My ex would like to buy me out of our home after seperation. What is fair?

UPDATED: Oct 1, 2022

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My ex would like to buy me out of our home after seperation. What is fair?

My partner and I bought a home together a
year ago with my name only on the home. He
contributed a decent size down payment and I
made all the monthly payments and bills. We
are now broken up and he wants to buy me
out. What would a fair agreement be for selling
the home? Would I get half the equity?

Asked on December 5, 2017 under Real Estate Law, Colorado


SJZ, Member, New York Bar / FreeAdvice Contributing Attorney

Answered 5 years ago | Contributor

Ultimately, fair is what (more-or-less) satisfies the two of you. That said, a good way to go is to total up your respective contributions: how much you each put towards the down payment and also the monthly payments and bills you paid. Use that to form a ratio. Example: he put down $30k upfront; you have paid 12 months of mortgage and bills totalling $20k. Of the $50k paid total, he paid 60%; therefore, your fair share is 40%. You would get 40% of the equity in the home. This approach would take cognizance of your respective contributions. Again, though, whatever number (if any) the two of you can agree to is, by definition, "fair"--and whatever number is put into a written contract or agreement is enforceable.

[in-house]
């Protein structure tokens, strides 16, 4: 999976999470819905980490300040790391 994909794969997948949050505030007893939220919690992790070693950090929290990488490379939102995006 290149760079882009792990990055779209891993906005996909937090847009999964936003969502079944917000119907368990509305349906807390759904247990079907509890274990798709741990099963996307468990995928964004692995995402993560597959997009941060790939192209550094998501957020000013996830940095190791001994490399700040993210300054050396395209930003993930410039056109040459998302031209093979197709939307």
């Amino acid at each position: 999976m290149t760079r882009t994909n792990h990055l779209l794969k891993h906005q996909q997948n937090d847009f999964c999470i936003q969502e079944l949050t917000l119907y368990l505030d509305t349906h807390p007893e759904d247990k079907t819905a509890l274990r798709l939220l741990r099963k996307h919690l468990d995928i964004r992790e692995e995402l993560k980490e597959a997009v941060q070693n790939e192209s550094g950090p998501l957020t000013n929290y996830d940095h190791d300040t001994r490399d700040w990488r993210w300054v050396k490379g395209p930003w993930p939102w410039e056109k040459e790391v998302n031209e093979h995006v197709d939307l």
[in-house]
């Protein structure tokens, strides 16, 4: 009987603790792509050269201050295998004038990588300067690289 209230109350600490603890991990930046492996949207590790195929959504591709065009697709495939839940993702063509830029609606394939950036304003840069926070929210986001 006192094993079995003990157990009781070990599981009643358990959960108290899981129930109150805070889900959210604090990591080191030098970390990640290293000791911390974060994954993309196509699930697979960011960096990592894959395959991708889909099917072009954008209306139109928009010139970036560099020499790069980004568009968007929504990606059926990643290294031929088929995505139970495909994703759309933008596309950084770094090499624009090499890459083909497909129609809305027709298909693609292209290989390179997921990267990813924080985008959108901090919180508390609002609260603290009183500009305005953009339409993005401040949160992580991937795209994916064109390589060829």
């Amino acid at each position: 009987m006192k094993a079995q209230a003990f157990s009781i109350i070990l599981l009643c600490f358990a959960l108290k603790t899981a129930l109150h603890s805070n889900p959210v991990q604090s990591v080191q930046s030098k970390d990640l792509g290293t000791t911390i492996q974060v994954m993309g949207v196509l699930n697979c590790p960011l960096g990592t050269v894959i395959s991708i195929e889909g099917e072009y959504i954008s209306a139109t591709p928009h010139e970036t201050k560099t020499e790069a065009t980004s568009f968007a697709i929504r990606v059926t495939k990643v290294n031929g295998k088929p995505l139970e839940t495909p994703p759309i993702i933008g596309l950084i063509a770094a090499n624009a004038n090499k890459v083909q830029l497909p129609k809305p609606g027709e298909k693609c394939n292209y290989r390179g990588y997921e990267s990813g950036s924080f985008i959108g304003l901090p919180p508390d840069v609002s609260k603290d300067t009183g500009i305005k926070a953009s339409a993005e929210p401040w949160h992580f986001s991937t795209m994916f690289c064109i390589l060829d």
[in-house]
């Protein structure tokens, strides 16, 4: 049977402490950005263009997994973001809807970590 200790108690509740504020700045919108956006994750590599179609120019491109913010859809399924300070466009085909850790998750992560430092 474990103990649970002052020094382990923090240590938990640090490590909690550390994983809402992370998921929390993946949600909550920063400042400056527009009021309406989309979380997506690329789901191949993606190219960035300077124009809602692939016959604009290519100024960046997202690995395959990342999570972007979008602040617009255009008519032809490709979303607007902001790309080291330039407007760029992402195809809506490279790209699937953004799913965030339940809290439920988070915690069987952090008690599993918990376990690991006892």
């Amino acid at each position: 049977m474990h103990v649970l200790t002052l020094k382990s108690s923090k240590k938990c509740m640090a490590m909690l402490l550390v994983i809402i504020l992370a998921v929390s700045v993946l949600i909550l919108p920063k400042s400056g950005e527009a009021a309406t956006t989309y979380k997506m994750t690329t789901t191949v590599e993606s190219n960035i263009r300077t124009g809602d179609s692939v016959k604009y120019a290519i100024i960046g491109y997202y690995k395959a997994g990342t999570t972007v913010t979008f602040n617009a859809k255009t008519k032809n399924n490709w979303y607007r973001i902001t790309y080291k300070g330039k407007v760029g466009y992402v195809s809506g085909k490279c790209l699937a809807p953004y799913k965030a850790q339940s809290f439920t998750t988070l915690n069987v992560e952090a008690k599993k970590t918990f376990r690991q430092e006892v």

IMPORTANT NOTICE: The Answer(s) provided above are for general information only. The attorney providing the answer was not serving as the attorney for the person submitting the question or in any attorney-client relationship with such person. Laws may vary from state to state, and sometimes change. Tiny variations in the facts, or a fact not set forth in a question, often can change a legal outcome or an attorney's conclusion. Although has verified the attorney was admitted to practice law in at least one jurisdiction, he or she may not be authorized to practice law in the jurisdiction referred to in the question, nor is he or she necessarily experienced in the area of the law involved. Unlike the information in the Answer(s) above, upon which you should NOT rely, for personal advice you can rely upon we suggest you retain an attorney to represent you.

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